Some day, when trees have shed their leaves
And against the morning’s white
The shivering birds beneath the eaves
Have sheltered for the night,
We’ll turn our faces southward, love
On the road by the arena,
puddles fill ditches
and flaxen rushes wave
in March rain.
The House Sparrow–Old World import, the first Brooklyn birds captured, purchased, transported in cages–we ignored till they overran natives, ravaged crops, windowsills, and eventually, hockey arenas.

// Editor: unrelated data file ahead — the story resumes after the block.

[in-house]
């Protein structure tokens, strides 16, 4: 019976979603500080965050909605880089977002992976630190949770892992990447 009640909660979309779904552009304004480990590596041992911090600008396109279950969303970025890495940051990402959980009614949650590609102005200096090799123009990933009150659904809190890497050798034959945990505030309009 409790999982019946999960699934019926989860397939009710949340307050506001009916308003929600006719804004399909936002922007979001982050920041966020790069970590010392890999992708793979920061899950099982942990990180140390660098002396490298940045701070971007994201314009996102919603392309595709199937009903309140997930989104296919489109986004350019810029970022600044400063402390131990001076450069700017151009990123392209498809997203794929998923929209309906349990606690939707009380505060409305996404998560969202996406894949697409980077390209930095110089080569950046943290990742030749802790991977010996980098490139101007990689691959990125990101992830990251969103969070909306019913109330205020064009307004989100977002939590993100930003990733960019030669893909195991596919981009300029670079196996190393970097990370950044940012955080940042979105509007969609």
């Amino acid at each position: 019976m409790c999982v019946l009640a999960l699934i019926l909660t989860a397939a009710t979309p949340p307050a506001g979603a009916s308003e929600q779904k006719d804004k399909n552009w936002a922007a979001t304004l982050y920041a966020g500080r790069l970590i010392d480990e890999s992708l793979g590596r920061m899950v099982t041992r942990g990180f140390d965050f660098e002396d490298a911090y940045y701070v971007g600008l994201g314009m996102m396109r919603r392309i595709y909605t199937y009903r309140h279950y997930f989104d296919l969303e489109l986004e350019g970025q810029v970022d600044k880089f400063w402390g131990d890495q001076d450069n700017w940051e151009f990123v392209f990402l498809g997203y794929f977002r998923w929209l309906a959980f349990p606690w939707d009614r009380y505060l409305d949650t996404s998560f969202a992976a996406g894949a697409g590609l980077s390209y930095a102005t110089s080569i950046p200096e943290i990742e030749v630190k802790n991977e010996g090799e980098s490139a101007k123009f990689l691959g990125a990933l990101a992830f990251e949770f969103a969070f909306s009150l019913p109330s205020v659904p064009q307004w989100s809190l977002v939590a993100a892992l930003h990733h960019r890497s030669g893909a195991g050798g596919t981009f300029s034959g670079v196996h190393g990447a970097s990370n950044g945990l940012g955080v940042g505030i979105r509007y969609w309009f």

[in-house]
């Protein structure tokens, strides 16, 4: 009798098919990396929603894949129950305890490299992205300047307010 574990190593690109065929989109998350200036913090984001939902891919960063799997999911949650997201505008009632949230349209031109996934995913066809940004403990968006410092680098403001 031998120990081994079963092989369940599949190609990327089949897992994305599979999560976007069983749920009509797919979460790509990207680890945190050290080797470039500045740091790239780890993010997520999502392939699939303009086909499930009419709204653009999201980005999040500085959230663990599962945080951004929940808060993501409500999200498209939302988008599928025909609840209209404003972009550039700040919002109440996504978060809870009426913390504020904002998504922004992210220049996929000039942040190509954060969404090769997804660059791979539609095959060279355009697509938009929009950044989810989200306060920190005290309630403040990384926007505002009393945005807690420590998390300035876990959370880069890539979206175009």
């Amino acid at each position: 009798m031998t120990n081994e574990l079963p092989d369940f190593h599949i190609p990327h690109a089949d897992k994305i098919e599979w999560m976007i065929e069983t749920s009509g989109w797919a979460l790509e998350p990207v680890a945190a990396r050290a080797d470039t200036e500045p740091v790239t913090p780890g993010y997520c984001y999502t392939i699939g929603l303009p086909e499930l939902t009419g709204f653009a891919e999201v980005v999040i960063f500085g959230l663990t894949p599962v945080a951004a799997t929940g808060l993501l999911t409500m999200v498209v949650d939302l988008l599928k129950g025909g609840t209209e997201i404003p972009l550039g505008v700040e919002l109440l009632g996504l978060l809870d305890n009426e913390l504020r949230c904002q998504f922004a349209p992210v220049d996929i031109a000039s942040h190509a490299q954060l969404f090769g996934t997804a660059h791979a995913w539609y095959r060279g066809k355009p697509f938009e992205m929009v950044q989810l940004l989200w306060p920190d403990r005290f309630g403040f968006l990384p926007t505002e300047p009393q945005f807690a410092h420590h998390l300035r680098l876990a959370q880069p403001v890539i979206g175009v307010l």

People often ask me, “What can one person do?” And I say, “Stop being one person.”
Two tiny yellow eyes stared back at me from the shadows near the shed. This has happened with my dog and with my cats, but I had never experienced this with a rat.
an emptiness, too, in the bright
flicker of a cardinal on my back fence
How the Environmental Movement Lost Its Way and What We Can Do About it.